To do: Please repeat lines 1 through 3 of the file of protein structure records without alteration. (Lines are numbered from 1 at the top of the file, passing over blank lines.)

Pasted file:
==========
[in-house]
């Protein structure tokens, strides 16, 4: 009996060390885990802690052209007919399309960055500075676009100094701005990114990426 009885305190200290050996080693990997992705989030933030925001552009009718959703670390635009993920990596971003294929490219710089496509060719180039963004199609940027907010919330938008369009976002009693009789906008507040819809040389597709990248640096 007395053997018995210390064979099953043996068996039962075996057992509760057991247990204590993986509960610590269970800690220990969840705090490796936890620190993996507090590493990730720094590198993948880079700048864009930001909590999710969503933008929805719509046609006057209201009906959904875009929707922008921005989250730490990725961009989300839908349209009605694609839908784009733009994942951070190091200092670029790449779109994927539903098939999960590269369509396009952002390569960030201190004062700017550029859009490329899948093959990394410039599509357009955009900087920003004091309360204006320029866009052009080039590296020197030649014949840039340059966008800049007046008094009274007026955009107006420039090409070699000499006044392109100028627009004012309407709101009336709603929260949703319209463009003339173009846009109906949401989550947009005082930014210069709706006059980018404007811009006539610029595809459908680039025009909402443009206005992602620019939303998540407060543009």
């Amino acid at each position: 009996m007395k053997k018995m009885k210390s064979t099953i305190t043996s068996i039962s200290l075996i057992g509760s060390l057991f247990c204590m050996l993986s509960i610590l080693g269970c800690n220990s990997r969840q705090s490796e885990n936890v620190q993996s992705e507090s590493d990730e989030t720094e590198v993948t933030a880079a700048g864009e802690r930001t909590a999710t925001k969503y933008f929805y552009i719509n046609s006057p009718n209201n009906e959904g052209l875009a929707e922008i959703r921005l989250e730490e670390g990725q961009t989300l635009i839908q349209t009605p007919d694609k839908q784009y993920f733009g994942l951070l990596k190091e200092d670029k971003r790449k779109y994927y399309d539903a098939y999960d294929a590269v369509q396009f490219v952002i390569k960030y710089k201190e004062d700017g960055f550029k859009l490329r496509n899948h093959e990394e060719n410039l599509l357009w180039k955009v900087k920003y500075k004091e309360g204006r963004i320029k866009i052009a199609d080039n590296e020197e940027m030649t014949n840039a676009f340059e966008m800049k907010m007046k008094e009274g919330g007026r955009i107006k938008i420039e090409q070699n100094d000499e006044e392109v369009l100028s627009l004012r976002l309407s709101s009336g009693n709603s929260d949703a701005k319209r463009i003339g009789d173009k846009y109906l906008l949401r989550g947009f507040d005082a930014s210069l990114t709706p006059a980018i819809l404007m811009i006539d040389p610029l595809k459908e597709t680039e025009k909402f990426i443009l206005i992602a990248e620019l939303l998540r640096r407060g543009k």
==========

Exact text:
[in-house]
């Protein structure tokens, strides 16, 4: 009996060390885990802690052209007919399309960055500075676009100094701005990114990426 009885305190200290050996080693990997992705989030933030925001552009009718959703670390635009993920990596971003294929490219710089496509060719180039963004199609940027907010919330938008369009976002009693009789906008507040819809040389597709990248640096 007395053997018995210390064979099953043996068996039962075996057992509760057991247990204590993986509960610590269970800690220990969840705090490796936890620190993996507090590493990730720094590198993948880079700048864009930001909590999710969503933008929805719509046609006057209201009906959904875009929707922008921005989250730490990725961009989300839908349209009605694609839908784009733009994942951070190091200092670029790449779109994927539903098939999960590269369509396009952002390569960030201190004062700017550029859009490329899948093959990394410039599509357009955009900087920003004091309360204006320029866009052009080039590296020197030649014949840039340059966008800049007046008094009274007026955009107006420039090409070699000499006044392109100028627009004012309407709101009336709603929260949703319209463009003339173009846009109906949401989550947009005082930014210069709706006059980018404007811009006539610029595809459908680039025009909402443009206005992602620019939303998540407060543009």
């Amino acid at each position: 009996m007395k053997k018995m009885k210390s064979t099953i305190t043996s068996i039962s200290l075996i057992g509760s060390l057991f247990c204590m050996l993986s509960i610590l080693g269970c800690n220990s990997r969840q705090s490796e885990n936890v620190q993996s992705e507090s590493d990730e989030t720094e590198v993948t933030a880079a700048g864009e802690r930001t909590a999710t925001k969503y933008f929805y552009i719509n046609s006057p009718n209201n009906e959904g052209l875009a929707e922008i959703r921005l989250e730490e670390g990725q961009t989300l635009i839908q349209t009605p007919d694609k839908q784009y993920f733009g994942l951070l990596k190091e200092d670029k971003r790449k779109y994927y399309d539903a098939y999960d294929a590269v369509q396009f490219v952002i390569k960030y710089k201190e004062d700017g960055f550029k859009l490329r496509n899948h093959e990394e060719n410039l599509l357009w180039k955009v900087k920003y500075k004091e309360g204006r963004i320029k866009i052009a199609d080039n590296e020197e940027m030649t014949n840039a676009f340059e966008m800049k907010m007046k008094e009274g919330g007026r955009i107006k938008i420039e090409q070699n100094d000499e006044e392109v369009l100028s627009l004012r976002l309407s709101s009336g009693n709603s929260d949703a701005k319209r463009i003339g009789d173009k846009y109906l906008l949401r989550g947009f507040d005082a930014s210069l990114t709706p006059a980018i819809l404007m811009i006539d040389p610029l595809k459908e597709t680039e025009k909402f990426i443009l206005i992602a990248e620019l939303l998540r640096r407060g543009k």